Letter to Ivanka
From a concerned parent, just like you.
My name is Isabel Rose and I bet if we played a quick game of Six Degrees of Separation we would discover many mutual acquaintances. This shouldn’t come as a suprise. After all, we are both from prominent New York real estate families, we both attended private all-girls schools and went on to earn degrees from Ivy League colleges, and we both married smart Jewish men and now have young children. And I suspect, from the photos you share on your Instagram feed, that we also share a love of motherhood and would do anything to ensure the happiness and security of our kids.
When our second child was born, my husband and I rejoiced, just as I’m sure you and Jared did when each of your children were born. We already had a daughter and were thrilled to add a son to our growing brood. We named him Samuel and took him home from the hospital with hearts filled with anticipation and love.
Samuel liked to play dress up from a very young age. When he was two, his camp counselor sent us photos of him dressed up in princess costumes and a pink bonnet. At three, Samuel’s preschool teacher informed us that he chose a tutu from the dress up bin instead of the doctor’s lab coat or fireman jacket that the other boys favored. By four, Samuel broke out in hives when we tried to cut his hair, and at five he told us, through tears, that he wanted to burn his face off because it wasn’t a girl face. He also tore at his genitalia with such hatred, I had to pin his arms down at his sides. “I’m not supposed to have a penis!” he sobbed night after night. “I’m supposed to have what you have, mommy.”
Ivanka, when I saw that photo you posted recently of you and your five-year old daughter at the Supreme Court, I could tell you would have done exactly what I did next because you are a mother who wants her children to feel empowered. Yes, you, too, would have sought professional help. And I know you would have wept in relief, like I did, when you realized your child wasn’t doomed to a lifetime of misery but was simply transgender.
Just before his sixth birthday, our Samuel became our Sadie, and we watched a butterfly break free from a chrysalis. Naturally, it was not what my husband or I had imagined when we held our infant son in our arms and uttered the phrase, “That’s our boy!” Naturally, we went through a period of adjustment. But we always knew that our priority was our child’s happiness. And that is exactly what we have today: a happy child.
Indeed, our once-miserable son is now our thriving second grade daughter at one of New York City’s top public schools. She wants to be a scientist and a doctor when she grows up so she can figure out how girls like her can become mothers using their own bodies. She takes piano lessons and likes to rock climb and go to museums, loves all the colors and shades of the rainbow, and her favorite flavor ice cream is mint chocolate chip.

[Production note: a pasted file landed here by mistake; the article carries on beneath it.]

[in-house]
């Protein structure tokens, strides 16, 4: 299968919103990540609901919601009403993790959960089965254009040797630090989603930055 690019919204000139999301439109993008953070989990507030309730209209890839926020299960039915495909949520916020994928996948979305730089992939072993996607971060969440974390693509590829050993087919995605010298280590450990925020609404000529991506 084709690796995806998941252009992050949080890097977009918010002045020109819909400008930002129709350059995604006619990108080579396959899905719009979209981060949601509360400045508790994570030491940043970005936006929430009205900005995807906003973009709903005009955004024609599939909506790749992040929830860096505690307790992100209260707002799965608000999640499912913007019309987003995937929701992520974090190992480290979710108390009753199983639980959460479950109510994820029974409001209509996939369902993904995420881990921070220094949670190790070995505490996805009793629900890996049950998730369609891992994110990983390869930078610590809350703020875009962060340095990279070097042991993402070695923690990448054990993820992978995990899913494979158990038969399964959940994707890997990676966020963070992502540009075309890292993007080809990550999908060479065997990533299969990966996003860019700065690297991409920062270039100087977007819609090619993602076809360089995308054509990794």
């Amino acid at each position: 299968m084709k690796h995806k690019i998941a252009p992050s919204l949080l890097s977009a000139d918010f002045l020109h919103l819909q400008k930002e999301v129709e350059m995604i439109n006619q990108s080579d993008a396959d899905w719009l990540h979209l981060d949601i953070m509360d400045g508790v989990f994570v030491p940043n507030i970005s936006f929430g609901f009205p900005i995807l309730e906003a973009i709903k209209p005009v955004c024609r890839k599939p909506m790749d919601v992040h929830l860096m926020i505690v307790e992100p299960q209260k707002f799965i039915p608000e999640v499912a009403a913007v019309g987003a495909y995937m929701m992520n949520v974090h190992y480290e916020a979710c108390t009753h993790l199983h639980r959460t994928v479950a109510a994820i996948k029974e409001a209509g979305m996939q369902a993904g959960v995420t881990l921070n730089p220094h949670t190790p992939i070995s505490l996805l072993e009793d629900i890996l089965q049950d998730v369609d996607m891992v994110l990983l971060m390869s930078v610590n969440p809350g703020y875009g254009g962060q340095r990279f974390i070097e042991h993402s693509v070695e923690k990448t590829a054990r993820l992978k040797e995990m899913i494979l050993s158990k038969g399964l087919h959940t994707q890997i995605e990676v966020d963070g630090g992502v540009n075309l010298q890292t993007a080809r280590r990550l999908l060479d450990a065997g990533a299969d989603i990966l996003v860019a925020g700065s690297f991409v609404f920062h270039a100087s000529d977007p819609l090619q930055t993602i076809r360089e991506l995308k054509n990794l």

What about your children, Ivanka? What do they want to be when they grow up? What do they do after school? What is their favorite flavor ice cream? Who are they beneath the trappings of their anatomy? Are they, like my child, a pure vessel of wonder and potential and love?
I bet they are.
And I bet that if you were me, you would be as proud as I am of my brave Little Miss!
And I also bet if you were me, you would be greatly dismayed if you found out that the government chose to rescind protections for transgender students that allow them to use the bathroom corresponding to their gender identity instead of their anatomy. Like me, you would look at your ultra-feminine 8-year-old, standing on the street corner waiting for the school bus, her already-elegant head held high, pink bow quivering in the wind, and you would say to yourself, “What on earth will my little princess do if someone forces her to go to the bathroom with the boys? She’ll be mortified! She’ll be bullied! She’ll be scared.”
Ivanka, put yourself in my Jimmy Choos. What would you do if you were me?
Because I know exactly what I would do if were you: I would take my father aside and explain that failing to protect innocent children’s rights to use the bathroom of their choice is wrong and unfair and un-American. I would point out that removing protections for transgender kids is a distraction from the myriad of other super-pressing issues facing our country. And I would also mention that picking a fight with school kids is an act of bullying and gently mention that bullying is uncool, especially when unprovoked, which is the case here.
If you have any questions, or want to sit down with me and meet my two daughters and husband, we’d be more than happy to have you over the next time you’re in NYC, or come to DC to meet you.
In the meantime, I truly thank you for taking the time to consider this matter from my perspective.
In good faith,